This history of political turmoil is well described by Edip Asaf Bekaroğlu in his examination of Turkish secularism. Historically, as Bekaroğlu notes, the secularists have had the upper hand, buttressed by the military. But since the turn of the millennium, the majority in Turkish society has moved towards the centre ground. The emerging ‘Islamists’ embraced democracy and citizenship, and politically squeezed out the hard-line secularists and nationalists. From 2002, the Justice and Development Party (AKP) ruled Turkey with stability, vigour and enthusiasm unprecedented in recent Turkish history. The economy boomed, Turkey flourished, the AKP won three consecutive elections and there was a growing sense that a persuasive political, social and cultural project was bearing fruit for the many. The ‘Turkish model’ was touted as a potential future of all Muslim societies. ‘What today is a cautious Turkish bid to become part of history’, wrote Swedish critic Parvez Manzoor in the first issue of Critical Muslim, ‘may one day become a model for all Muslim states to emulate’.

Alas, poor Abdullah! It was not to be. Power corrupted the Islamists – as it does ideologues of all other shades. The 2013 events of Gezi Park, when citizens across the country demonstrated against turning a much loved small park into a leisure complex, brought the true controlling nature of the AKP to the fore. Soon after a host of corruption scandals that implicated people at the very top of the party surfaced. The then-Prime Minister Recep Tayyip Erdoğan curtailed press freedoms, oversaw a particular brand of neoliberalism and disillusioned many in society with his intense authoritarianism. In addition, his rather public feud with the Hizmet (a Turkish transnational civil society movement headed by Sufi scholar, Fethullah Gülen) was seen as unnecessary in-fighting between two progressive Sunni Muslim fraternities, one political and the other community-oriented. As Ahmet Kuru points out, Erdoğan tried to ‘take various spheres of life under his control from soccer to judiciary, from religion to construction, and from media to education’; and ‘replace the parliamentarian regime with a presidential one and to make himself the ultra-powerful president for ten years (2014-2024)’. Kuru outlines an array of Erdoğan’s misdemeanours and concludes that the promise of the ‘Turkish model’ has turned out to be false; ‘after a decade in power’, what Tayyip Erdoğan ‘has actually built is a 1500 room palace for himself at a cost of around $1 billion!’

The struggle for power between Hizmet and AKP played into the hands of the undecided and the critically minded in the 2015 elections, while also encouraging a Kurdish vote for a Kurdish party. Hizmet is led by Fethullah Gűlen, described by Sophia Pandya as ‘a Sufi theologian known reverentially as Hocaefendi (respected teacher) to his millions of followers’, who has ‘inspired a civil society humanitarian movement, called Hizmet, or service, which has founded thousands of educational centres and owns dozens of media institutions, in Turkey and abroad’. The AKP is led by Erdoğan, former Prime Minister and now President. The two leaders were allies for years; ‘their alliance was based on their common traditional and religious inclinations, not to mention their shared political enemies’. Indeed, the AKP’s electoral success was due, at least to some extent, to the support it received from Hizmet. But they had a ‘furious fallout’ in 2013; and ‘their ultimate breakup was informed in part, by their contesting forms of masculinity’. This struggle for power represents, notes Pandya, ‘their contesting visions of Turkey, but also their differing performances of masculinity, leadership, religion, and values regarding alterity’.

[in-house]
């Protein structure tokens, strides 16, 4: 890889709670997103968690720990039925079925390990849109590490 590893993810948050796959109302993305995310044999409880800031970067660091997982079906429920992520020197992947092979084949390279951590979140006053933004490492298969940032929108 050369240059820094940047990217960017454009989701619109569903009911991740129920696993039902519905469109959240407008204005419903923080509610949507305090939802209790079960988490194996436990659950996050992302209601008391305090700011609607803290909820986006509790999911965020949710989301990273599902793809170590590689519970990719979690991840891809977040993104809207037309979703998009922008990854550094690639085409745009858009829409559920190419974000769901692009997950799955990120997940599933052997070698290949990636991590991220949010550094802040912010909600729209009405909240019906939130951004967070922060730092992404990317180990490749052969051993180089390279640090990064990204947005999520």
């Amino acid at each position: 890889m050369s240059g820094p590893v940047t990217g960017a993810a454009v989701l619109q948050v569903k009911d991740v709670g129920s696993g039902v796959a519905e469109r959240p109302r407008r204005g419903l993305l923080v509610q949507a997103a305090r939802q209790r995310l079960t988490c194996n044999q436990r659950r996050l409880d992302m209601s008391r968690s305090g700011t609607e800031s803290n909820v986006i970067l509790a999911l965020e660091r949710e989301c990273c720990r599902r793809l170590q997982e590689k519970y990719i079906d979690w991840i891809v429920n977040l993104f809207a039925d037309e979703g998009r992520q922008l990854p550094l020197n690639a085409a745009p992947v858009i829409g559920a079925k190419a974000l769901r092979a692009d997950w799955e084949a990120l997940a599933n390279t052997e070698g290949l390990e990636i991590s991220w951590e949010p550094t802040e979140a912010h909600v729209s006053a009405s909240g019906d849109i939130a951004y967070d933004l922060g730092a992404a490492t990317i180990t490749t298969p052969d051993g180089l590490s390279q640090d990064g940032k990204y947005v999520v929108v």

The Kurds have sought equality, status and recognition since 1923, when the modern republic of Turkey was founded. Arguably, the 2015 election is the first time their voice has been truly heard. The Kurds are resilient, determined people as I discovered when I visited Yüksekova, a town deep inside ‘Turkey’s Kurdistan’, 200km further east from Van, far into the Hakkari province. At the bottom of Turkey, the town is approximately 60km from the borders of both Iran and Iraq. After flying to Van, reaching Yüksekova proved a treacherous journey. It meant traversing mountainous terrain, approximately 2,000 feet above sea level. Rivers flowed beside us as we drove on the rocky roads, finally arriving in Yüksekova, which is on a flat plain surrounded by snow-topped mountains on all sides. According to recent estimates, it contains approximately 60,000 people, all of Kurdish origin. I stayed with the family of Ismail Hakki, a former colleague from Fatih University in Istanbul. A well-built man in his late twentiess, he is a proud Kurd, as are all the Kurds I have met in Istanbul over the years. I was afforded the warmth, peace and nobleness of his most generous family, including his five brothers who were variously aged from their mid-twenties to forties. Their mother and father gave me the freedom of their home as if I were one of their sons. Steeped in traditional Kurdish and Sunni family culture, we ate together, young and old, on the floor while seated on elegant kilims and cushions.